Natural Disasters

Floods affect more than a million in Assam despite rainfall deficit in state

The situation may worsen in the next 48 hours

By Anupam Chakravartty
Published: Sunday 14 July 2019
Sentinel-1 SAR of Copernicus shows extent of flooding North Lakhimpur district. Photo: Twitter / @ashimmitra

In a span of one week, 1.4 million people in Assam have been affected by the floods due to heavy rainfall across the North East. While three lives were lost in various parts the state, incessant rainfall in the last 72 hours have hit rescue and relief operations. Many areas are cut off due to flooding.

Barpeta is the worst hit, with 0.52 million people affected, followed by Dhemaji (138,000), according to Assam State Disaster Management Authority (ASDMA). A total of 2,168 villages and 51,752 hectares of agricultural fields have been inundated by torrential rains that started earlier this week, the authority added.

Border villages in Baksa district started facing floods due to heavy rainfall in neighbouring areas in the first week of July that impacted about 1,200 people in 10 villages. "Many tributaries of Brahmaputra originate in the mountainous regions of Bhutan that join the north bank of the river. Due to incessant rains over the last one or two weeks these rivers started flowing higher than the danger mark much before the rainy spell started in Assam," an ASDMA official said.

Incidentally, according to India Meteorological Department (IMD), there remains a rainfall deficit of 14 per cent. On July 6, when Baksa was flooding, the deficit in North East was 38 per cent.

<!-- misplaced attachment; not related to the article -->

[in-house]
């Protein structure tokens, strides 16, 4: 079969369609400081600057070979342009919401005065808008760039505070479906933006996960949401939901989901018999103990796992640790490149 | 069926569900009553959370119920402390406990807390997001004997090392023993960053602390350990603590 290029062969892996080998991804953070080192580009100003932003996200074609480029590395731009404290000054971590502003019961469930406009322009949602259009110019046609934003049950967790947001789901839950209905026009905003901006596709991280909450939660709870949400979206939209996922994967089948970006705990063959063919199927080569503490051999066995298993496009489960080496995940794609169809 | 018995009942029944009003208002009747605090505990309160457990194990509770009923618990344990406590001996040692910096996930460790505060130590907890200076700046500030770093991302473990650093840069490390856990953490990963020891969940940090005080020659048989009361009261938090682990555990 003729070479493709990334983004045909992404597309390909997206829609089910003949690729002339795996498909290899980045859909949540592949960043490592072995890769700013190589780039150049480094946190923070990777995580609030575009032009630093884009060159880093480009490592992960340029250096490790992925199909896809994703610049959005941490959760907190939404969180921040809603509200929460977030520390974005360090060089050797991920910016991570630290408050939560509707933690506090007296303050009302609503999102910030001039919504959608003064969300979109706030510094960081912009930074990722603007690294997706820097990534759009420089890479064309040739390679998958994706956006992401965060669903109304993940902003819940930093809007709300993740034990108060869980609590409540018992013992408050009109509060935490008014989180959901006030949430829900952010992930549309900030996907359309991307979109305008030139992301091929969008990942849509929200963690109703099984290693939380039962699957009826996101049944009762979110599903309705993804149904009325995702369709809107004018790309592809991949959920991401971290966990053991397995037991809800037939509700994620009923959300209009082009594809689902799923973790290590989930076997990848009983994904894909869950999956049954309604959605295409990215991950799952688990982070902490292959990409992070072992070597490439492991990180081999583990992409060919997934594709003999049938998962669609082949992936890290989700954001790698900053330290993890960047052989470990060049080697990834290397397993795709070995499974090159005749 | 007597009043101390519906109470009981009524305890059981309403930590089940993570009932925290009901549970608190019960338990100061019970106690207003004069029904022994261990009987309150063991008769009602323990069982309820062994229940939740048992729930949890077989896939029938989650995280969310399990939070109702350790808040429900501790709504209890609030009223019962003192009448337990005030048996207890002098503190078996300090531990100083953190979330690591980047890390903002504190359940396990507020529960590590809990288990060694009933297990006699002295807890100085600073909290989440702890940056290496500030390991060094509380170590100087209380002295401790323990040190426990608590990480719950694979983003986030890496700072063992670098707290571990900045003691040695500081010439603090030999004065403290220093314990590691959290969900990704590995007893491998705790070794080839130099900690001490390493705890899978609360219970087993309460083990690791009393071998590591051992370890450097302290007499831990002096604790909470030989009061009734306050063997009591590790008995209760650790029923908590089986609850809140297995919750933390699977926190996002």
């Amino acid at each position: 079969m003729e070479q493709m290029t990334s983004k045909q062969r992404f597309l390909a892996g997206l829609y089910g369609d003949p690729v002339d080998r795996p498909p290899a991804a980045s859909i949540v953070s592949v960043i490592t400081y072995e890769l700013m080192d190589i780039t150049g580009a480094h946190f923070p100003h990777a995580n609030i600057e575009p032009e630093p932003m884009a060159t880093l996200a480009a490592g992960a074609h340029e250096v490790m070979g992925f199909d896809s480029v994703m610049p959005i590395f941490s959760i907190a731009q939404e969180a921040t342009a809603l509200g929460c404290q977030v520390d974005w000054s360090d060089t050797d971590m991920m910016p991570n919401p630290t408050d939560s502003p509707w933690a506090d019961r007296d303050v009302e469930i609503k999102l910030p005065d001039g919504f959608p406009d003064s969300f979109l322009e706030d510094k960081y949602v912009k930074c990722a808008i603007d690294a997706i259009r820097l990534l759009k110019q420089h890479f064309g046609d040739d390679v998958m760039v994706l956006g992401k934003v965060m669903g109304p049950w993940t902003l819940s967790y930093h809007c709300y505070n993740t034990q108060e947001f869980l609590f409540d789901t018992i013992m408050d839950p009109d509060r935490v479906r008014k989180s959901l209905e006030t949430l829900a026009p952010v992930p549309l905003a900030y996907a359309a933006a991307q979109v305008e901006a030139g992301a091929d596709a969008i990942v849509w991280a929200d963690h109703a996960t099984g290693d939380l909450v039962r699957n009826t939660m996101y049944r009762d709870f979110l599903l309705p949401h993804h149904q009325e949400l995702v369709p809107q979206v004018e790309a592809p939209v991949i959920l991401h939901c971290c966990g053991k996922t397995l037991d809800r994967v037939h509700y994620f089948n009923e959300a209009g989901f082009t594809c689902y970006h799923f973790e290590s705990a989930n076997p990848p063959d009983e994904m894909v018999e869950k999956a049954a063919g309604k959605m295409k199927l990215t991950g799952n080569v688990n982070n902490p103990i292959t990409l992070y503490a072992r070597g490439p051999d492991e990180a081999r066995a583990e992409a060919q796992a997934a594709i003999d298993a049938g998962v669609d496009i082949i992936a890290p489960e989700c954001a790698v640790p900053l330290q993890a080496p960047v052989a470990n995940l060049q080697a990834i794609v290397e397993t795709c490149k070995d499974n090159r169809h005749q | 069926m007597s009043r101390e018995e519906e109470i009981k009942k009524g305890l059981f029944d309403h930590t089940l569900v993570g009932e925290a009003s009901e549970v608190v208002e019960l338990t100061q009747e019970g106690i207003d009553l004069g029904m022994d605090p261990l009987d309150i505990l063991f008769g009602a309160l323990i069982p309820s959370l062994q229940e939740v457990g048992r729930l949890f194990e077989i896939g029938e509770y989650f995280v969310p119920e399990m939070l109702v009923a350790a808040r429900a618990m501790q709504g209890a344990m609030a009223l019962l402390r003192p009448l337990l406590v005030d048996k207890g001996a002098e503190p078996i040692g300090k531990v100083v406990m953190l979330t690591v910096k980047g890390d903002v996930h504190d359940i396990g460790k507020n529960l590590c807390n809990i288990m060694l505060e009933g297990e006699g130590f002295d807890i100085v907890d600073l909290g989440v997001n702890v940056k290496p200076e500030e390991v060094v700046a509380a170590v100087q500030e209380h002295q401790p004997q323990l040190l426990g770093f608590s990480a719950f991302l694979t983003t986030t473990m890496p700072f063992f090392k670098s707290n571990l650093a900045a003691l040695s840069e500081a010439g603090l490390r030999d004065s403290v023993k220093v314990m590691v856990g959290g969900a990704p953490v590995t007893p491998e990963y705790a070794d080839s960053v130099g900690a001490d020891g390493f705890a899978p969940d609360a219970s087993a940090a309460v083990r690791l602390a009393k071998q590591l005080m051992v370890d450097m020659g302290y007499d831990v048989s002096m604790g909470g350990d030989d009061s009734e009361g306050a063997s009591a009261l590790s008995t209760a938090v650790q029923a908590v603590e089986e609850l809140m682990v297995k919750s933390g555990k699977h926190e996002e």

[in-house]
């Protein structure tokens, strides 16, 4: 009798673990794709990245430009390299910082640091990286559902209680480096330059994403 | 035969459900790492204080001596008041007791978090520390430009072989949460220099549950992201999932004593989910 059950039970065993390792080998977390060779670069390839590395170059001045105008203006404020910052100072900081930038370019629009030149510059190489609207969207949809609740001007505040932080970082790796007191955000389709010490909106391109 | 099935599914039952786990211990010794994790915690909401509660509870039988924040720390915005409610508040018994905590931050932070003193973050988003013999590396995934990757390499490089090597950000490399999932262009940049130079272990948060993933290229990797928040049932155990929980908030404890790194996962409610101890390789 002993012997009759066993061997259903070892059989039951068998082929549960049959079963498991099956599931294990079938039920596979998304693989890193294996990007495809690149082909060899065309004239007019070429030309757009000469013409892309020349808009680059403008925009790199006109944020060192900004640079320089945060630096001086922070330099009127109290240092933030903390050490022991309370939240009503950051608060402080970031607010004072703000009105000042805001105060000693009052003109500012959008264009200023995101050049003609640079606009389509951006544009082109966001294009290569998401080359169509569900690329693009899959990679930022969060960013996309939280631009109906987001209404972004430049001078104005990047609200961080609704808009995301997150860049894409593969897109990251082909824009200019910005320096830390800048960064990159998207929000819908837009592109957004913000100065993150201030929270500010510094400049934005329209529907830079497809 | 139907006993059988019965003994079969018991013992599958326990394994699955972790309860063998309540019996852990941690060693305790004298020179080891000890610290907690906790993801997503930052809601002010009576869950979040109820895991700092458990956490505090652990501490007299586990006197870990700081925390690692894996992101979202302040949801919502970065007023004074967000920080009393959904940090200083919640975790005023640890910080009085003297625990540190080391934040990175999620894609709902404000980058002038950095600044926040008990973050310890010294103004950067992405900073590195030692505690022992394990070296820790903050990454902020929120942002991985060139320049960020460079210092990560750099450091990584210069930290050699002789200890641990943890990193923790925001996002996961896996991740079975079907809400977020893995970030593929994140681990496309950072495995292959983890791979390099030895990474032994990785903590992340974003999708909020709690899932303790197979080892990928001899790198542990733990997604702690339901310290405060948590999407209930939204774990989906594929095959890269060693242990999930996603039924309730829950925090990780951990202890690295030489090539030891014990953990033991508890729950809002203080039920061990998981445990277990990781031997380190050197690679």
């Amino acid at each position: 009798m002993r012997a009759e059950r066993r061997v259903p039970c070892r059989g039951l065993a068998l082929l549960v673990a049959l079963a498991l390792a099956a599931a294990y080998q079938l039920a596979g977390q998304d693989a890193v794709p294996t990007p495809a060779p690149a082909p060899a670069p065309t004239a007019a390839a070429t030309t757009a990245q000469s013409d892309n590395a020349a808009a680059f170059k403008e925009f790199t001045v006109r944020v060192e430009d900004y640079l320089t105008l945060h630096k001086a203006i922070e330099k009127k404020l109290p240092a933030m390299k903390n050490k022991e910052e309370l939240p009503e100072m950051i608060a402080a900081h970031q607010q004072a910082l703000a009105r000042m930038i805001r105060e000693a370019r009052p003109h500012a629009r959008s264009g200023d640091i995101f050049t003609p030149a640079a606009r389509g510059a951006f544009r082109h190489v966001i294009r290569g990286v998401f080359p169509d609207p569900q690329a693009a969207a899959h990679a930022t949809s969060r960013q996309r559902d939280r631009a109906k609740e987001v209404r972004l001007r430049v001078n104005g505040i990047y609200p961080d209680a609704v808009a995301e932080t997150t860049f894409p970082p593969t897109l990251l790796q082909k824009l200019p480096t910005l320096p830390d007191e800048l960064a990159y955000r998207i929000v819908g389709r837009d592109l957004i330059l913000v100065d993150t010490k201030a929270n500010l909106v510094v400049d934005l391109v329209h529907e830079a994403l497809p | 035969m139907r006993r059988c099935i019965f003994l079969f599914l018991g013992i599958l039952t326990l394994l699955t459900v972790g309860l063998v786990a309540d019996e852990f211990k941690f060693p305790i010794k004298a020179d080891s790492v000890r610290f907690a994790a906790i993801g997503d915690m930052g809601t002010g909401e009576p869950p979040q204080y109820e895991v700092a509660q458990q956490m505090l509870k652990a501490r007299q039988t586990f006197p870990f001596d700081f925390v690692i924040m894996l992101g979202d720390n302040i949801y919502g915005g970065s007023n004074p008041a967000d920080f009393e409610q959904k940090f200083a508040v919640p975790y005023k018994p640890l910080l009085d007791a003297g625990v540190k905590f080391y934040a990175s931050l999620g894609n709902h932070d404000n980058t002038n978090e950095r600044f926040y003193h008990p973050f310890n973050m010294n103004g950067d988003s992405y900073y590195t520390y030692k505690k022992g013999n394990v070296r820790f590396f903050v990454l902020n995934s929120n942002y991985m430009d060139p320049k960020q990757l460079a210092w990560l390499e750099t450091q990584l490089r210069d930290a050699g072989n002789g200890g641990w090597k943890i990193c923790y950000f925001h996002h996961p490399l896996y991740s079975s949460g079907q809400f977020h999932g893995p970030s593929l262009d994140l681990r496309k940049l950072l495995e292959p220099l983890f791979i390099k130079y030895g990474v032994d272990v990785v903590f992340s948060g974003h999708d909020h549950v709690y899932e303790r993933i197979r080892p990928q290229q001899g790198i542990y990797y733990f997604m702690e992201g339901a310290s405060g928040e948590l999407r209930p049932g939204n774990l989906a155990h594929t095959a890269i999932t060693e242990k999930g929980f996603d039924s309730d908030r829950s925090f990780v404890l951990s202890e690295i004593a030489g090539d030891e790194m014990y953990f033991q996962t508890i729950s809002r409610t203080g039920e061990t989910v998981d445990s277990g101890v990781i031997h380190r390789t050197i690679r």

Rainfall was very heavy in Arunachal Pradesh too while only some parts in Assam got rains. After Baksa, floods reached Lakhimpur and Dhemaji. According to various local reports as well as Disaster Management officials, a large quantum of water from Ranganadi Hydroelectric Project in Yazali was released Monday night. This affected 20 revenue villages in Lakhimpur district, initially damaging 334 hectares crop area and displacing 10,164 people.

There was heavy downpor across the North East by July 9.

Many villages in Majuli, the world's largest river island, and Kaziranga National Park, home of the one-horned rhinoceros, continue to remain under water. According to a release from Assam Forest and Wildlife Department, 70 per cent of the park is under water with herds of wild animals searching for higher ground.

While most of those affected by the flood are in the low-lying flood plains and river islands called chaporis, 234 camps have been set up in different parts of the state. They house 20,047 people. Only 54 boats were deployed, which rescued 848 people, according to an ASDMA official.

Chief Minister Sarbananda Sonowal met deputy commissioners of all districts on July 14 and reportedly asked them to start relief operations immediately. The State Disaster Relief Force and the Army have started operations in several parts. 

Many communities have started mobile kitchens to help the needy. Various organizations across the state have opened relief camps in several parts. 

The flood situation, according to a release by IMD, may worsen. Heavy to very heavy showers have been predicted across Assam and Meghalaya in the next 48 hours.

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